In morbidly obese but otherwise morbidly obese patients who had bariatric surgery, cardiovascular, and metabolic improvements were noted after 12 months.
Improvements were observed one year after bariatric surgery in metabolically healthy but morbidly obese patients, suggests a study published in the journal Surgery for Obesity and Related Diseases.
Researchers from the Hospital del Mar in Barcelona, Spain observed 222 severely obese adult patients aged 18-55 years, whose body mass indexes (BMI) > 40 mg/m2. The patients were undergoing either laparoscopic roux-en-Y gastric bypass or laparoscopic sleeve gastrectomy surgeries. However, participants were excluded if they had elevated blood pressure, elevated triglyceride level, low HDL-C level, elevated glucose level, and insulin resistance.
Most of the researchers in bariatric surgery focus on morbid (BMI>40) or premorbid (BMI 35-39) patients with comorbid type 2 diabetes, hypertension, or dislipidemia, Alberto Goday, TK, explained to Internal Medicine World Report in an email. However, not all morbid obese patients have these comorbid diseases; therefore, he believes, these patients should not be ignored just because they do not have these associated diseases.
Patients were split into 2 groups: 42 patients (18.9%) were metabolically healthy but morbidly obese (MHMO) — categorized by a low cardiometabolic risk – and metabolically unhealthy morbidly obese (MUMO). All patients were evaluated at preoperatively and at 3, 6, and 12 months postoperatively by the same surgeon, endocrinologist, and nutritionist team.
Typically, the researchers found that MHMO patients were younger and female, though no major differences were found among collection data (BMI, waist and hip circumference, total and LDL-C) between MUMO and MHMO groups. MUMO patients demonstrated a more marked response after bariatric surgery in terms of reduction of glucose, HbA1c, HOMA, triglycerides, and an increase of HDL cholesterol.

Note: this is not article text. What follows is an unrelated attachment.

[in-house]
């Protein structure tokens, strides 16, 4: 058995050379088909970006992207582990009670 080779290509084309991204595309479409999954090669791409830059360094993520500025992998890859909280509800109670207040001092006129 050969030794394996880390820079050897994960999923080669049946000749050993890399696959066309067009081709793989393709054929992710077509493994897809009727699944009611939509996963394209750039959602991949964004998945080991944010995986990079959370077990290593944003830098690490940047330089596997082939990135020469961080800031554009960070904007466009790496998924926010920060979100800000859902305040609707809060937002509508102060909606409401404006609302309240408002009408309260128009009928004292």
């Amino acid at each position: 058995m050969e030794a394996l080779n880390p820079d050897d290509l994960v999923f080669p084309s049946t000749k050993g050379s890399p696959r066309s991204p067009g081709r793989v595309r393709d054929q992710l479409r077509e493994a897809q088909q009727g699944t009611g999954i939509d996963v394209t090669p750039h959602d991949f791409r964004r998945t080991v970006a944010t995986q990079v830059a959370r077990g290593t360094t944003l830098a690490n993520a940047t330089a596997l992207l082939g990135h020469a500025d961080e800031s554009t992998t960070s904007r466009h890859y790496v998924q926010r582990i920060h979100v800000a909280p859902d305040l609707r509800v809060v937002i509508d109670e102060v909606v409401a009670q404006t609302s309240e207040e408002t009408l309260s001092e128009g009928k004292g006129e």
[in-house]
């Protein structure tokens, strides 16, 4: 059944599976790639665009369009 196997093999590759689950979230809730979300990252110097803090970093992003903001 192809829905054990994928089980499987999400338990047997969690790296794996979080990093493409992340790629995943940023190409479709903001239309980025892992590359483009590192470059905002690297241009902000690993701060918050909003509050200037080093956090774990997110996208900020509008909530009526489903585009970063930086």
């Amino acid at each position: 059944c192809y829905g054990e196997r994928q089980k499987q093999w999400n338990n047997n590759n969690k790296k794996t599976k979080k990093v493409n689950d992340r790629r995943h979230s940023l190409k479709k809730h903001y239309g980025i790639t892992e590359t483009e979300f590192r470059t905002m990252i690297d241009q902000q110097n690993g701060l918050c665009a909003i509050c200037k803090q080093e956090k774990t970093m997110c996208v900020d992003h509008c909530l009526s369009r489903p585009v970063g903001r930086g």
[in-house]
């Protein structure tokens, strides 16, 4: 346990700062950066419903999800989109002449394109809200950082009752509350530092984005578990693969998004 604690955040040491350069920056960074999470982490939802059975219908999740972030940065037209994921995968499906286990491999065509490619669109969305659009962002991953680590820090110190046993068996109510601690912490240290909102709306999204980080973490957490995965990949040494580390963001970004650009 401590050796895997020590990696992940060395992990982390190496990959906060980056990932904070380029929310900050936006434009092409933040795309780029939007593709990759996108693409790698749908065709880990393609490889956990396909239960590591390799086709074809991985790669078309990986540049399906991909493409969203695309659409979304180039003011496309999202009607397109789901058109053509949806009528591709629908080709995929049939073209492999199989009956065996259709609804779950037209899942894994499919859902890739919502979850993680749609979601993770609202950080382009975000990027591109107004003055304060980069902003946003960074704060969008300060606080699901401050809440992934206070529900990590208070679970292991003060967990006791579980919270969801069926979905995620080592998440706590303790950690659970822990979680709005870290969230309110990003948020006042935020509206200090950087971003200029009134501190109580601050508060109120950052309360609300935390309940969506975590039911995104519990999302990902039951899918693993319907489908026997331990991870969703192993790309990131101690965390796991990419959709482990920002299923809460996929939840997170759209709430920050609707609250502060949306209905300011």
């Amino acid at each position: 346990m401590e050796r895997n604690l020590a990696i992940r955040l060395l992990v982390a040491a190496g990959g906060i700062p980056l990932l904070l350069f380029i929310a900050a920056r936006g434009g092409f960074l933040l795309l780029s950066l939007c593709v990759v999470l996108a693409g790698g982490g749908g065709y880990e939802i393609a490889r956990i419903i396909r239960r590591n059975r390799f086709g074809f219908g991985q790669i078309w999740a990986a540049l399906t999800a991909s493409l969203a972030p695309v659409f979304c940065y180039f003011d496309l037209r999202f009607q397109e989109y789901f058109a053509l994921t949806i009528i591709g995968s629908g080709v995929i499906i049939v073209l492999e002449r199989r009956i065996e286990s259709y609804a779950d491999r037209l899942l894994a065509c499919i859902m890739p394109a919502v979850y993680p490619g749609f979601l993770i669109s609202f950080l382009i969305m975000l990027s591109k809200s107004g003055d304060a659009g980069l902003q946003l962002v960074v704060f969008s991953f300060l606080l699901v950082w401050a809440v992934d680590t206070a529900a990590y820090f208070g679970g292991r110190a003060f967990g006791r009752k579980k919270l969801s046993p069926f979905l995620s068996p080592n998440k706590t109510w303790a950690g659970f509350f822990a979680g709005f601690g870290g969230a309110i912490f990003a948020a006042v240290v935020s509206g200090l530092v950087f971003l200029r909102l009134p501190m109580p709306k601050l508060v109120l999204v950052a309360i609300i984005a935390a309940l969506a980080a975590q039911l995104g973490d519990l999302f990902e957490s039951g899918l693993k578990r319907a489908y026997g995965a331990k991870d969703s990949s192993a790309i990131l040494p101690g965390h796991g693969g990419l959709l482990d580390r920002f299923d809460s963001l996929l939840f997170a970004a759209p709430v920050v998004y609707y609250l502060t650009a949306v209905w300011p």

Of the 34 MHMO patients with only one metabolic abnormality at baseline, 17 still had a cardiovascular risk factor after bariatric surgery. HbA1c levels improved in MUMO patients, as well as their metabolic parameters.
After bariatric surgery, MHMO patients showed statistically significant improvements in blood pressure, glucose and lipid levels, even though they were “normal” during the preoperative data collection.
“The most surprising finding was that in morbid obese patients without diabetes, hypertension, dyslipidemia, all the quantitative parameters related to cardiovascular risk decreased, that is, improved,” Goday continued. “And these results are important because if you had your blood sugar in 87 mg/dl, your cardiovascular risk is lower than another people with blood sugar in 96 mg/dl, being all both normal blood glucose levels — the same for cholesterol, blood pressure, and triglycerides.”
In a recent study cited by the authors, only modest benefits were demonstrated among healthy, but obese individuals after lifestyle-induced weight loss. However, only a few longitudinal studies have evaluated metabolic responses to weight loss.
The major takeaway for physicians, Goday explained, is “healthy” morbid obese patients — those with morbid obesity but who lack diabetes, hypertension, dyslipidemia – can improve their cardiovascular risk after surgery. They also receive important improvements in their cardiovascular status, as the report shows.